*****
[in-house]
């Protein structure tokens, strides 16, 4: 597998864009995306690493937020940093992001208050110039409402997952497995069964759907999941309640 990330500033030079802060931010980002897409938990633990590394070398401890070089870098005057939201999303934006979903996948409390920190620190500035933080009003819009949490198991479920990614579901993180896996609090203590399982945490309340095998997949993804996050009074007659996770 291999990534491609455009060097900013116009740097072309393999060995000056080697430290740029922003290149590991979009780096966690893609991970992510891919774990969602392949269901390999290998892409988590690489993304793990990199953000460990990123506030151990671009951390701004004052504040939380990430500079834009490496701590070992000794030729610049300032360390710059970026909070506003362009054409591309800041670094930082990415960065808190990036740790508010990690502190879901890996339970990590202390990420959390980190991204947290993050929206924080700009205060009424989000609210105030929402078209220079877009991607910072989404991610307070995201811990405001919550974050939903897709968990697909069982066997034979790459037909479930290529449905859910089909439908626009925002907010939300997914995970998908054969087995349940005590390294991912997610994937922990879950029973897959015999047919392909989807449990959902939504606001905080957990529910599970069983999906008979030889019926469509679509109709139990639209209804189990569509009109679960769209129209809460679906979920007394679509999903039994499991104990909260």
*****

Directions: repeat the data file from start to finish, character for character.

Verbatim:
[in-house]
């Protein structure tokens, strides 16, 4: 597998864009995306690493937020940093992001208050110039409402997952497995069964759907999941309640 990330500033030079802060931010980002897409938990633990590394070398401890070089870098005057939201999303934006979903996948409390920190620190500035933080009003819009949490198991479920990614579901993180896996609090203590399982945490309340095998997949993804996050009074007659996770 291999990534491609455009060097900013116009740097072309393999060995000056080697430290740029922003290149590991979009780096966690893609991970992510891919774990969602392949269901390999290998892409988590690489993304793990990199953000460990990123506030151990671009951390701004004052504040939380990430500079834009490496701590070992000794030729610049300032360390710059970026909070506003362009054409591309800041670094930082990415960065808190990036740790508010990690502190879901890996339970990590202390990420959390980190991204947290993050929206924080700009205060009424989000609210105030929402078209220079877009991607910072989404991610307070995201811990405001919550974050939903897709968990697909069982066997034979790459037909479930290529449905859910089909439908626009925002907010939300997914995970998908054969087995349940005590390294991912997610994937922990879950029973897959015999047919392909989807449990959902939504606001905080957990529910599970069983999906008979030889019926469509679509109709139990639209209804189990569509009109679960769209129209809460679906979920007394679509999903039994499991104990909260």